Denney, whose term of office at HMRC coincided with the height of the pandemic, with the furlough scheme, "eat out to help out" and the rest, sounded a different note by saying that to get rid of technical debt would indeed be tantamount to a “revolution”.
The Home Office’s Davinson agreed about the importance of getting beyond legacy, but also had some cautionary points to make. The Police National Computer was set up in 1974, and is not something to be trifled with, she said, adding: “Legacy is still an operational system.”
Turning to recent IT work at the Home Office, Davinson flagged “digitising the customer experience, with e-gates, one of the best in the world, the digital passport service, and the EU settlement scheme, which extends to four million people”.
She added: “We’ll be taking that into the future borders and immigration system, digitising the border.
“We can do more with data. That was raised in the Windrush Scandal that we didn’t have the right data for our case workers on the front line. We want to be more person-centric, more real time.”
What is important, said Davinson, is “modernising the infrastructure, moving more to the cloud, reducing our legacy, and getting some common data platforms and data standards in place across government”.
She mentioned the Emergency Services Network as her favourite project – a “modern 4G-based commercial infrastructure in place which opens up fantastic opportunities for data exploitation”.
Delivering the Welfare State
Reflecting on the supercharged work the DWP has had to do during the pandemic, with many new applicants for Universal Credit, Eblett said: “Delivering the welfare state is not something we have ever been able to do on our own. It is a huge endeavour for the country.”
He said the DWP will be having a supplier day soon, and is looking to engage with suppliers both small and large. “We want to put the citizen at the heart of DWP, not just in terms of an individual service or product,” he said. “We want to make far greater use of APIs [application programming interfaces], and focus on the removal of technical debt.”
The DWP disburses £180bn a year in welfare payments and generates about one-third of all inter-bank transactions in the UK. “They’ve just upgraded the application that does all that,” said Eblett. “Nevertheless, it is a huge, monolithic application that needs to be broken down and removed from the estate.”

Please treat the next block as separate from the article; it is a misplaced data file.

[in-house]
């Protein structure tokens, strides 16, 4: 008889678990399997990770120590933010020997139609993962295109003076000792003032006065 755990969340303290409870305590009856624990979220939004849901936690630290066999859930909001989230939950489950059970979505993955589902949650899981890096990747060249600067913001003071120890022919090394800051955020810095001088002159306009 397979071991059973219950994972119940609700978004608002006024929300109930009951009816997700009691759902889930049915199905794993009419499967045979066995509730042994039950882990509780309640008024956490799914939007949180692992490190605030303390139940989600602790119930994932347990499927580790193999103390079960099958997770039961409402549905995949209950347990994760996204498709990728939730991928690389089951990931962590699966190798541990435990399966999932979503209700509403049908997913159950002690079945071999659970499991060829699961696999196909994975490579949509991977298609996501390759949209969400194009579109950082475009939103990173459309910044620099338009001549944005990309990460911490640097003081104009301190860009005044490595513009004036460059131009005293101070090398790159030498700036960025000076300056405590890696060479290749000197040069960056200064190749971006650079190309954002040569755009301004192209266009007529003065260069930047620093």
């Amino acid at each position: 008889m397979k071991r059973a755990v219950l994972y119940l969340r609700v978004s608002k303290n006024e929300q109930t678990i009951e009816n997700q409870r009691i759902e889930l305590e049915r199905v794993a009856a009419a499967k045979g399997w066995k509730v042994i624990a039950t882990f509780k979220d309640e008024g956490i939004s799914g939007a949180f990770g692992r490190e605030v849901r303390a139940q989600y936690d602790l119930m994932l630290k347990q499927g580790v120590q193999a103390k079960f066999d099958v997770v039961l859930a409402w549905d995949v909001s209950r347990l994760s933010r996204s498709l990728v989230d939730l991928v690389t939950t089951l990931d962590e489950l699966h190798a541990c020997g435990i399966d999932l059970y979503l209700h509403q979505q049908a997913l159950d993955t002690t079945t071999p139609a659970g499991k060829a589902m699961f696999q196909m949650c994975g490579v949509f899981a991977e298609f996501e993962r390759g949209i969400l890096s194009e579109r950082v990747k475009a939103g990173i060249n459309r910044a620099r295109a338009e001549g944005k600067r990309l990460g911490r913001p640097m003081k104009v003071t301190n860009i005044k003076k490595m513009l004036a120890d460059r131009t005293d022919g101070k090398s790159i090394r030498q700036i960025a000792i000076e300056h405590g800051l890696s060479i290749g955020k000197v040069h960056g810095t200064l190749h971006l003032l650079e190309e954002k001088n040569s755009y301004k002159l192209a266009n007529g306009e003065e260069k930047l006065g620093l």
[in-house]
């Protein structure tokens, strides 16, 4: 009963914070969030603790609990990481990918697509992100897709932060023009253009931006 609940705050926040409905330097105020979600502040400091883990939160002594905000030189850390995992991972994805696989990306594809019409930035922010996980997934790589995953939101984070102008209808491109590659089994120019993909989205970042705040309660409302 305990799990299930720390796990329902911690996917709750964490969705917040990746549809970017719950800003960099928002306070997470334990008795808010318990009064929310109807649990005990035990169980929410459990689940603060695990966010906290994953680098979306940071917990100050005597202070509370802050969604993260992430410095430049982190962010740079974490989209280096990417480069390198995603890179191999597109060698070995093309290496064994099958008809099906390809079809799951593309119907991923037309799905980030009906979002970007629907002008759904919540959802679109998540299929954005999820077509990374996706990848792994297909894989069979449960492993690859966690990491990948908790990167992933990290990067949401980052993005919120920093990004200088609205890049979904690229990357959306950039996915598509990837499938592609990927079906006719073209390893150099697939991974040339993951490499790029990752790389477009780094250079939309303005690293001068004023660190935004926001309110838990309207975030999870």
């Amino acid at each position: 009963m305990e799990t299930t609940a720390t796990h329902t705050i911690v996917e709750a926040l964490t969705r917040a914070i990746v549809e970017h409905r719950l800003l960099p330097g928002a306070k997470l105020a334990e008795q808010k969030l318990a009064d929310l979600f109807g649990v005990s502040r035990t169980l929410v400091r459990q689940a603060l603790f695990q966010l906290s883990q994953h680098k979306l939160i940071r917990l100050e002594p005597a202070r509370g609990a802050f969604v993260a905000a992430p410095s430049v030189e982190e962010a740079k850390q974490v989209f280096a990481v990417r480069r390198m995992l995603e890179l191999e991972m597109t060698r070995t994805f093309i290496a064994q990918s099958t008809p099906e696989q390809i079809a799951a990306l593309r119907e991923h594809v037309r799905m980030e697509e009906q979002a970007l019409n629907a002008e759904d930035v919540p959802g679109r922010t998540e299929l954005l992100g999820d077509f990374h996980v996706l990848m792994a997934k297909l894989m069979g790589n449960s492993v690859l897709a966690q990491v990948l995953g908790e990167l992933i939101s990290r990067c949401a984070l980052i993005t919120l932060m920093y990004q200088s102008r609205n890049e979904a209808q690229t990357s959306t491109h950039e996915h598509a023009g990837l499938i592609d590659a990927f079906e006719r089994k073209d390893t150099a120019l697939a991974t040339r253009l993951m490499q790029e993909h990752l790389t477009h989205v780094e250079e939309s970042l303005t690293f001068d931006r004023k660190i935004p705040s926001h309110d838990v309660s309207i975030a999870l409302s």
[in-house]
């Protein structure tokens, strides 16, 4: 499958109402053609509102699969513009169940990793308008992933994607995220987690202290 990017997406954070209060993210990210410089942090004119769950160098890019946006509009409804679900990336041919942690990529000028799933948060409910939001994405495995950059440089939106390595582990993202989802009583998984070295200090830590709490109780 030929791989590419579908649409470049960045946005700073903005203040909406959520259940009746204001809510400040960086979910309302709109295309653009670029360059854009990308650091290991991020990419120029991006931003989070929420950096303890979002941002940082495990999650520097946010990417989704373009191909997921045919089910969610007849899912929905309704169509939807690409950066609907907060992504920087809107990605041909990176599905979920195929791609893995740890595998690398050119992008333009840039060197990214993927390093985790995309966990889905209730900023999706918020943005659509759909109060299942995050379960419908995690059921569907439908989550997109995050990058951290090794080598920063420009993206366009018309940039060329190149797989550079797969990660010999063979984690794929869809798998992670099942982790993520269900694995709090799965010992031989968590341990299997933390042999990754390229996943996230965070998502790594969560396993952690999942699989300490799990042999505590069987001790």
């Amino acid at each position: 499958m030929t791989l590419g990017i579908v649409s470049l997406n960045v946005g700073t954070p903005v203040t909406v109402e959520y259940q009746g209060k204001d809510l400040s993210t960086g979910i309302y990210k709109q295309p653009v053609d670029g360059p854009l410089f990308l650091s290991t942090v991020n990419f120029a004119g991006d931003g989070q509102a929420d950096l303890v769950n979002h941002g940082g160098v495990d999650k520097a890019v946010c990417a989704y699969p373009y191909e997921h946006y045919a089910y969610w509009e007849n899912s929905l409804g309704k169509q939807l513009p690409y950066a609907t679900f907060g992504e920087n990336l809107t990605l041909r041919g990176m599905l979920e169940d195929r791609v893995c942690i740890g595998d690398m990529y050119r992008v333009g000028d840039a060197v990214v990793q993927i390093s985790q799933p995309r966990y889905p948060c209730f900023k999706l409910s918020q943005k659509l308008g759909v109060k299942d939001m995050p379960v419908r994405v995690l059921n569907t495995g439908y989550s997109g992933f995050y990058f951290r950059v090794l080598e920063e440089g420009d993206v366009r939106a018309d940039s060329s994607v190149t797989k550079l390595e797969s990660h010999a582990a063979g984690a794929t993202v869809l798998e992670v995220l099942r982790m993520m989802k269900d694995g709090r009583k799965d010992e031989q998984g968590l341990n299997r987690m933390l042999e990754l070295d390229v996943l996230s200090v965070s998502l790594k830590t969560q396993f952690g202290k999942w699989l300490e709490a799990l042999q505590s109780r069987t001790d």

But removing such legacy is a mammoth task, he said, adding: “If it was easy, we would have dealt with it before. We can do this, but we are going to need a lot of help.”
Read more about making the state smarter
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Denney, formerly of HMRC, has been in the eye of the storm with respect to the fiscal strategy imposed by the government on the Treasury because of the Covid-19 crisis, and said he and his team had found themselves in the same room as chancellor Rishi Sunak, working in an agile manner.
Denney described how previous ways of working – he arrived in November 2019 as interim CDIO – were static and bureaucratic, unsuited to the pace of delivery necessitated by Covid. “In the past, people worked in a very serial manner, with many groups and departments involved across HMRC and the Treasury, in a piece of [fiscal] work,” he said. “Eventually, it would trundle its way down to the technology team, who would say ‘we can’t deliver this’ or ‘it’s going to take a long time’.
“So, for the Covid projects, like the Job Retention Scheme, we put that to one side and worked in an aggressively agile manner. And we put the user at the heart of the centre of design – ruthlessly simple, no bells and whistles.
“We condensed a nine-month process into a 24-hour period of coding.”
Paul Maltby, chief digital officer at the Ministry of Housing, Communities and Local Government, summed up the change that the coronavirus crisis had wrought in the position of IT in government, central and local: “This theme of a smarter state – yes, it is better services and data, but the exciting thing is that we are no longer the technical people in the basement.
“We are in a much more prominent position where we can go further still upstairs and start to develop the thinking around whole public service models, not just in our own institutions but how these things link together across a whole system.”